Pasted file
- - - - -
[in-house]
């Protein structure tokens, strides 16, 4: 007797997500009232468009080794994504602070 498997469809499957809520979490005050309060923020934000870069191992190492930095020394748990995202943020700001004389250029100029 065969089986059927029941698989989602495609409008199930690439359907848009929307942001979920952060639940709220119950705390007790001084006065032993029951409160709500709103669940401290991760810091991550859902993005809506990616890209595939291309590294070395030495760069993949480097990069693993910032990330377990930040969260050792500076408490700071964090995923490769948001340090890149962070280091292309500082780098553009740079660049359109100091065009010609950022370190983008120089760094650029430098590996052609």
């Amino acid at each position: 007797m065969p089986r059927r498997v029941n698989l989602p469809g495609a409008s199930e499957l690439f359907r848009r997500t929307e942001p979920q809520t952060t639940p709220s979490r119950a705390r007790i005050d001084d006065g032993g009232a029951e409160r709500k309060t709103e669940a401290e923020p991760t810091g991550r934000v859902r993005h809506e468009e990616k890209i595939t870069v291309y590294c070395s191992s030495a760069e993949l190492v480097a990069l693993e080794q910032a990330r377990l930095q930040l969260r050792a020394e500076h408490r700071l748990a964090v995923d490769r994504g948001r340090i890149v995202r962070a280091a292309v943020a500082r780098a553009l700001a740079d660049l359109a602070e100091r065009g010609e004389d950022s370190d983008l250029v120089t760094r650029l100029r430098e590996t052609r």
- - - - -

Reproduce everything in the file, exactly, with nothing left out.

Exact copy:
[in-house]
């Protein structure tokens, strides 16, 4: 007797997500009232468009080794994504602070 498997469809499957809520979490005050309060923020934000870069191992190492930095020394748990995202943020700001004389250029100029 065969089986059927029941698989989602495609409008199930690439359907848009929307942001979920952060639940709220119950705390007790001084006065032993029951409160709500709103669940401290991760810091991550859902993005809506990616890209595939291309590294070395030495760069993949480097990069693993910032990330377990930040969260050792500076408490700071964090995923490769948001340090890149962070280091292309500082780098553009740079660049359109100091065009010609950022370190983008120089760094650029430098590996052609």
């Amino acid at each position: 007797m065969p089986r059927r498997v029941n698989l989602p469809g495609a409008s199930e499957l690439f359907r848009r997500t929307e942001p979920q809520t952060t639940p709220s979490r119950a705390r007790i005050d001084d006065g032993g009232a029951e409160r709500k309060t709103e669940a401290e923020p991760t810091g991550r934000v859902r993005h809506e468009e990616k890209i595939t870069v291309y590294c070395s191992s030495a760069e993949l190492v480097a990069l693993e080794q910032a990330r377990l930095q930040l969260r050792a020394e500076h408490r700071l748990a964090v995923d490769r994504g948001r340090i890149v995202r962070a280091a292309v943020a500082r780098a553009l700001a740079d660049l359109a602070e100091r065009g010609e004389d950022s370190d983008l250029v120089t760094r650029l100029r430098e590996t052609r």